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'Trusted computing base' is a term used to describe the collection of computer components whose correct functioning is sufficient to ensure that security decisions in that computer system can be enforced.

The trusted computing base (abbreviated to TCB) also includes all hardware, firmware, software, procedural components and people responsible for the reliability and integrity of the those components. It includes all components whose failure would allow a security breach.

In modern systems a TCB is responsible for controlling and authenticating access by users and their programs to things like memory, files/filesystems, and any peripherals. It is also responsible for the system integrity checking, and the trusted communication path between the user and the computer. One example of this is CTRL+ALT+DELETE in Windows NT and 2000 - it cannot be intercepted by any other program, and therefore guarantees that you have Windows' attention.2

The concept of a TCB was first proposed in a study by James P. Anderson for the USAF entitled 'Computer Security Technology Planning', in 1972. In it, he proposed that the responsibility for the security of a given system be delegated to specific a subsystem, which could then be specially designed to resist the threats outlined in the specifications for that system.

The report also laid out some fundamental principles that a TCB must ascribe to:

  1. The making and enforcing of decisions must be tamper proof.

    If the TCB can be altered, compromised or influenced, it has no integrity, almost by definition. The idea of the TCB is to define the boundaries within which integrity must be maintained.

  2. The TCB must always be involved in security decisions.

    When system calls fail for no apparent reason, programs stop responding - this is why programs running with an active TCB have to be able to check their own permissions before interacting with the rest of the computer. Not only that, but the operating system would need to run checks on itself as well.

  3. The TCB must be small enough to be subject to analysis and testing, to assure that it is correct.

    Since anyone wishing to break the security of the system must undermine, bypass or break the TCB, it becomes a major target for malicious users. In addition, because failure of the decision-making components would cause severe problems for the system, they must be extremely reliable.

This last principal is the one most often ignored by modern systems. Components of modern operating systems such as memory management must be dealt with by programs running at all levels of authorisation. The solution to this is to make the memory management sub-system part of the TCB. This leads down the slippery slope to what is known as "TCB Bloat", where large subsystems of the OS, and even utilities, etcetera, end up in the TCB. Needless to say, this complicates testing and increases the cost of verifying the correctness of the TCB.

A modern TCB typically consists of

  • The kernel (operating system)
  • The necessary systems for the trusted communication path
  • Trusted shell/windowing system
  • Any configuration files that control system operation
  • Any program that:
    • is run with the privilege or access rights to alter the kernel or the configuration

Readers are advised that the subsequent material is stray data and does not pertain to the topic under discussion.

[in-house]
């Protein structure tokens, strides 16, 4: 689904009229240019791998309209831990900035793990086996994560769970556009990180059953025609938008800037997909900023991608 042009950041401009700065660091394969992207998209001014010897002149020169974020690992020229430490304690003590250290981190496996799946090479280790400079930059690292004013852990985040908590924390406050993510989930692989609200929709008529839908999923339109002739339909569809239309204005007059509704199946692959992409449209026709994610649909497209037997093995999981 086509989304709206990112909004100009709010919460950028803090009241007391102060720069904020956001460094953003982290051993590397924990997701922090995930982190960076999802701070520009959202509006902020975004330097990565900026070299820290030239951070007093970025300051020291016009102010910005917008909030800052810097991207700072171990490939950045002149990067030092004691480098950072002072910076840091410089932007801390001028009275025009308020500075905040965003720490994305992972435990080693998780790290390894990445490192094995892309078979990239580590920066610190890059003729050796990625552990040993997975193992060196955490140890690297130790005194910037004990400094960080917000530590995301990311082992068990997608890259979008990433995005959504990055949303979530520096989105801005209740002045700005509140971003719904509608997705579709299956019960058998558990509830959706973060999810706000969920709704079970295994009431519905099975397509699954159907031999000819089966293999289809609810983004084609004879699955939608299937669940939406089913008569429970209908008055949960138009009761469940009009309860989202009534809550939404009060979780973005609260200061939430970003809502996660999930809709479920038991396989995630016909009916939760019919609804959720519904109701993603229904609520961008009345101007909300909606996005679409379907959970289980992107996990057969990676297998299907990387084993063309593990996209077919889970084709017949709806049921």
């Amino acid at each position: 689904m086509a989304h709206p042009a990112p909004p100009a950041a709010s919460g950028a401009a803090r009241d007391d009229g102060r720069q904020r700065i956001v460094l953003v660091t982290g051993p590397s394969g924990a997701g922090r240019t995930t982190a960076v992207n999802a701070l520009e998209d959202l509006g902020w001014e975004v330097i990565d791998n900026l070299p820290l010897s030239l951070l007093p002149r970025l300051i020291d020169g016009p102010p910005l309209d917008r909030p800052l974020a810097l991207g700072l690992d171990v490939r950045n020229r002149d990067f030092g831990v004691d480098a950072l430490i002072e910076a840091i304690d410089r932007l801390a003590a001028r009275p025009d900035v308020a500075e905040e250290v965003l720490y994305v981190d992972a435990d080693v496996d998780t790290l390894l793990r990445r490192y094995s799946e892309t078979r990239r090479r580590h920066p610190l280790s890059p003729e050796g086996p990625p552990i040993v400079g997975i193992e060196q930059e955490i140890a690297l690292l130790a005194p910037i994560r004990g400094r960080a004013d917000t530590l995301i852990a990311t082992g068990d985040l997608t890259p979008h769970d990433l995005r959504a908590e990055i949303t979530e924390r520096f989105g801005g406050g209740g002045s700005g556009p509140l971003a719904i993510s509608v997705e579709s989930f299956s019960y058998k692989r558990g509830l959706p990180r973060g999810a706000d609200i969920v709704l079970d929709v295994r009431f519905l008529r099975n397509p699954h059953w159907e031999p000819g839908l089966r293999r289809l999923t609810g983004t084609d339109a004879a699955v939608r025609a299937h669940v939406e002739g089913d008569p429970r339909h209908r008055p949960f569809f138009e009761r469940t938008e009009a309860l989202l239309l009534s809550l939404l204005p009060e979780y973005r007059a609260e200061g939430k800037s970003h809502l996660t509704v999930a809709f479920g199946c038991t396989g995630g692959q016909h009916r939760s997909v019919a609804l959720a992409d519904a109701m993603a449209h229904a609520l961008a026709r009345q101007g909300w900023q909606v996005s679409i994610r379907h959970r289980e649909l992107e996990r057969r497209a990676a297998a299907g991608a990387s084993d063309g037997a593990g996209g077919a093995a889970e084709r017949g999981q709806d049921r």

• Any program that is exclusively run by administrators with system-level privileges
    • Any program that must be run by the administrator while on the trusted communication path
      (for example, the ls command to view the contents of a directory)

...and that's just the software. The trusted hardware and software in Class C2 certified configuration for the IBM RS/6000 (PPC) stretches into the hundreds of components1.

A TCB is most often thought of as being a subsystem of large servers - the initial research work was done for the USAF, Electronic Systems Division (Air Force Systems Command), in 1972. Since then vendors such as Sun Microsystems, IBM and similarly huge companies have been selling the US DoD enormous mainframes, most of which had a built-in TCB.

But the definition of a TCB also includes PDAs and smartcards - at a personal level, a wallet/credit-card sized computer which never leaves your side is 'trusted'. This is one of the principles behind the (flawed) idea of introducing ID cards in the UK.

At a higher level, new research work on the Mach microkernel has lead to things like the Flask architecture, as implemented in SE Linux, which isolates security policy decision-making in a 'security server', and delegates the enforcement to other kernel subsystems.

The term has recently been employed by Microsoft and various hardware manufacturers to describe TCPA and Palladium, aka NGSCB (''Next Generation Secure Computing Base''). A key difference is that while a traditional TCB is meant to be trusted and controlled by its owners, Palladium et. al. is also intended to be trusted (and controlled, to a certain extent) by content providers such as Disney, and corporate entities such as Microsoft.


1: The RS/6000 Class C2 evaluated TCB components can be found at http://www.rs6000.ibm.com/idd500/usr/share/man/info/en_US/a_doc_lib/C2/tfm/appa_tcb.htm

2: ariels has correctly pointed out that the effectiveness of a SAK (Secure Attention Key) is dependent upon the assurance of physical security for the computer.

Sources:
Security Engineering by Ross Anderson
http://www.usenix.org/publications/library/proceedings/sec99/full_papers/helme/helme_html/node14.html. (from google cache)
http://www.its.bldrdoc.gov/fs-1037/dir-038/_5629.htm
http://www.cl.cam.ac.uk/~rja14/policy11/node22.html
http://csrc.nist.gov/publications/history/index.html
http://nim.cit.cornell.edu/usr/share/man/info/en_US/a_doc_lib/aixbman/admnconc/tcb.htm

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